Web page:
Kittson County farmers support successful Hallock Ribfest

The Hallock Ribfest was another success, with 23 cooks competing for the tastiest ribs. Ribfest, held Aug. 26, brought out over 300 attendees of all ages for the various events and fun. The Kittson County Soybean Growers were proud to donate to the event and support local agriculture.

“It was a great day to have Minnesota Soybean involved,” Kittson County Board Director Theresia Gillie said. “It got a lot of credit for participating and all that money is going to our emergency services in our county, so they’re pretty excited about the wonderful event they had.”

This all-ages event dedicated additional funds to any emergency service organization that had a cook participate in the cookoff. Each of the emergency services that participated in Ribfest received $500. The sponsorship was part of the Minnesota Soybean Research & Promotion Council’s special funding project, which dedicated checkoff funds toward county-level promotions. In addition to the Ribfest sponsorship, the Council supported the event through social media, a press release, newspaper and radio advertisements, along with a pull-up banner.

The Kittson County Soybean Growers donated grilling utensils for attendees and competitors to use during Ribfest. Competitors received an apron sponsored by Minnesota Soybean. Prizes were awarded to the top three entries, with first place receiving a trophy with a grill on the top.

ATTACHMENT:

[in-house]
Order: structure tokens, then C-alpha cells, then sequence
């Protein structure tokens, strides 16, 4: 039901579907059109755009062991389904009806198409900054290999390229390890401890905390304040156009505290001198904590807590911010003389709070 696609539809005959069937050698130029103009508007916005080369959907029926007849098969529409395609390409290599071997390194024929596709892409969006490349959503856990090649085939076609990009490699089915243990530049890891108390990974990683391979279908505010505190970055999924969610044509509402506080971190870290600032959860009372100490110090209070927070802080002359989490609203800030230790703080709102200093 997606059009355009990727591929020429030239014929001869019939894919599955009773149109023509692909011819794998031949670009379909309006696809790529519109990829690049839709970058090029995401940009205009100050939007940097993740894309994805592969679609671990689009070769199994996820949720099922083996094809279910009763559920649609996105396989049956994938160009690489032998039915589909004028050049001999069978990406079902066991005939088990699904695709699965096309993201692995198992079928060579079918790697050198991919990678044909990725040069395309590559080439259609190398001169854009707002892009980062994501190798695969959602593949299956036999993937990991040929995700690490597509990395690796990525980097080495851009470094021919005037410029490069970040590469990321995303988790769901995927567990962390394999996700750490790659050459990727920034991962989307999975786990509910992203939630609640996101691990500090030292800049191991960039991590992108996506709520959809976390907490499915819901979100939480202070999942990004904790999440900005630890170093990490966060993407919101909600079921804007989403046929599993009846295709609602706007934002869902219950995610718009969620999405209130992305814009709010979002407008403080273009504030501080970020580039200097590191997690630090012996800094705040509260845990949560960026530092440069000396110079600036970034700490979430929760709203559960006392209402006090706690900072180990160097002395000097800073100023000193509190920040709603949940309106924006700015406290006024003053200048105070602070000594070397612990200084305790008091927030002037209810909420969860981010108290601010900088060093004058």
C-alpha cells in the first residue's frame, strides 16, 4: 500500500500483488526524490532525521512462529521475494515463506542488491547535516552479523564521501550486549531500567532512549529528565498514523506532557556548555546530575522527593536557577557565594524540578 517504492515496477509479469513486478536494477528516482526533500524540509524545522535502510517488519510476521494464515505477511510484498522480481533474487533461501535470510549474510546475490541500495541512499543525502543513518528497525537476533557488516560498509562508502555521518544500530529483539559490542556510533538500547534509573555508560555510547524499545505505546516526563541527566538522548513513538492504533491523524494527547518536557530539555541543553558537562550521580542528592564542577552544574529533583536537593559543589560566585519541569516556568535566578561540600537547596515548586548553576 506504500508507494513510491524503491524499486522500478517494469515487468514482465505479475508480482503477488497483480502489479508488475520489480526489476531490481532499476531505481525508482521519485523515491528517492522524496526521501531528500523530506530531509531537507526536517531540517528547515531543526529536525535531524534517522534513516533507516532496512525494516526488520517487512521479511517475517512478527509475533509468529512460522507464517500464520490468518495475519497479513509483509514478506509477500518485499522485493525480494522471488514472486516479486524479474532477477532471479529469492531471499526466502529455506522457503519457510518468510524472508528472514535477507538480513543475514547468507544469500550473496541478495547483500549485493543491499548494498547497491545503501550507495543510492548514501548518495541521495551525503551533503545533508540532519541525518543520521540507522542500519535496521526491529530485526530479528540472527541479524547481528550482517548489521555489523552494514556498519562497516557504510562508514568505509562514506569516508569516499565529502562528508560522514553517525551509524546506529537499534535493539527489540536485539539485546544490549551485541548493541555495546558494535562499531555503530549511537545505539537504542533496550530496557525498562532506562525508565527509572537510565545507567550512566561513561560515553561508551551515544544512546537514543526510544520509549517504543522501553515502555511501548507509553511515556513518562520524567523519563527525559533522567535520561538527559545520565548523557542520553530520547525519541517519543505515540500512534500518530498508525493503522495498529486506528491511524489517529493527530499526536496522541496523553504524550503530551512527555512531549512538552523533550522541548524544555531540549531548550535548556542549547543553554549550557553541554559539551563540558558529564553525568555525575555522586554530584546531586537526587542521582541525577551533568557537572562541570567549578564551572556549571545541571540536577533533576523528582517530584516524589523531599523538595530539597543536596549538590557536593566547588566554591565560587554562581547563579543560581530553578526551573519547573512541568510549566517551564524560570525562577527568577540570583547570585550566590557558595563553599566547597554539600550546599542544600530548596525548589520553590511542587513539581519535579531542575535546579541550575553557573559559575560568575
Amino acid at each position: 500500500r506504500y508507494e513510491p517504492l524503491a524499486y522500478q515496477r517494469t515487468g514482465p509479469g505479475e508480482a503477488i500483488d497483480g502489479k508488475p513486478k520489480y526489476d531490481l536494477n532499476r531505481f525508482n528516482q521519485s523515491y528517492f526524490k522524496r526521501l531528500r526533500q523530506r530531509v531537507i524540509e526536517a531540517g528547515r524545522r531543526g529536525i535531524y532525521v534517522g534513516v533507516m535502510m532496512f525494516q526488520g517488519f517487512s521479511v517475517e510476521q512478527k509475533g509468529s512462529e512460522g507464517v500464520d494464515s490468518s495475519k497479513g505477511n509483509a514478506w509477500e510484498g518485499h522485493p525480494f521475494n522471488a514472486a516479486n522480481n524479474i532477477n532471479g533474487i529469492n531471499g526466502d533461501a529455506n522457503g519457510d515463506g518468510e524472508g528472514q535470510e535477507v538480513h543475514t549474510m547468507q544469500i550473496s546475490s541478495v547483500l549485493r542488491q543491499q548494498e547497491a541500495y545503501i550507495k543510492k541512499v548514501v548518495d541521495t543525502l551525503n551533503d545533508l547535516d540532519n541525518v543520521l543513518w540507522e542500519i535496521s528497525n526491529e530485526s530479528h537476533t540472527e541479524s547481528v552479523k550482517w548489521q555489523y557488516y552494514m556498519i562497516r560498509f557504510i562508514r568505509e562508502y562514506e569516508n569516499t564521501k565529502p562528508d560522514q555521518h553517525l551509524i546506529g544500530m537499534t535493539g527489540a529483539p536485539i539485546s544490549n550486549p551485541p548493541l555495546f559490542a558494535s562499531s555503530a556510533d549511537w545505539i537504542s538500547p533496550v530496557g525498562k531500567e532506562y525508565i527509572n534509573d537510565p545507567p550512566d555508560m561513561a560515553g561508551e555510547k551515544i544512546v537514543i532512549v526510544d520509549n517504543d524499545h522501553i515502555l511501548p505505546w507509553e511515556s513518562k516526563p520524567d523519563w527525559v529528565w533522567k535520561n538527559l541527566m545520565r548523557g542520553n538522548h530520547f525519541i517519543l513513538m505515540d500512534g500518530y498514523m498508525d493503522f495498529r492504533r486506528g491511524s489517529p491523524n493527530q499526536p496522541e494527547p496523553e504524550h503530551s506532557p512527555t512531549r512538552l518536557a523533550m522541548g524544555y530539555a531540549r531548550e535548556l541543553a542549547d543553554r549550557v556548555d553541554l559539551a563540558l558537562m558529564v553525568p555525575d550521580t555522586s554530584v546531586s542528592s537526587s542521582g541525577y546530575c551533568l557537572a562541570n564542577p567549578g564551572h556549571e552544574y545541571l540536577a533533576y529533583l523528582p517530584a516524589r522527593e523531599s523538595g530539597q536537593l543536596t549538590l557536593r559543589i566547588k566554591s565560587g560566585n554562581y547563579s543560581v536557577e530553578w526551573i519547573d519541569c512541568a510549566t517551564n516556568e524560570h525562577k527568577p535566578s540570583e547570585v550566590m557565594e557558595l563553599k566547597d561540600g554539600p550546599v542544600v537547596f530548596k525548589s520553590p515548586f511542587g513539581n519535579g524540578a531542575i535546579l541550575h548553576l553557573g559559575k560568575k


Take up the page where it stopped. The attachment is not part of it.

First place for best ribs was awarded to Jon Sele, second place to Guy Gustafson and third to James Foley. First prize for the best appetizer went to Robert Carr, Tom Lipinski placed second and Tom Muir finished third.

The day included a Bloody Mary bar, cornhole tournament, bounce houses and face painting and the main event of rib judging. A dinner concluded the event that evening.

Save the date for the next Hallock Ribfest on Aug. 24, 2024.

“We have this conversation about what all of the soybeans go for and soybeans and pork go together. It’s a barbecue thing,” Gillie said on why the board chose to sponsor the event. “Hogs are one of – if not the biggest – consumer of soybeans in Minnesota, so we thought let’s support our hogs and let’s have really good food. Those hogs taste good because they’re eating high protein, Minnesota soybeans.”

With more than 3,000 pig farms, the Minnesota pork industry creates more than 44,000 jobs. The state ranks second in the U.S. in value and number of pigs raised, generating $6 billion in economic value each year. Pigs consume over 20 billion pounds of soybean meal each year.

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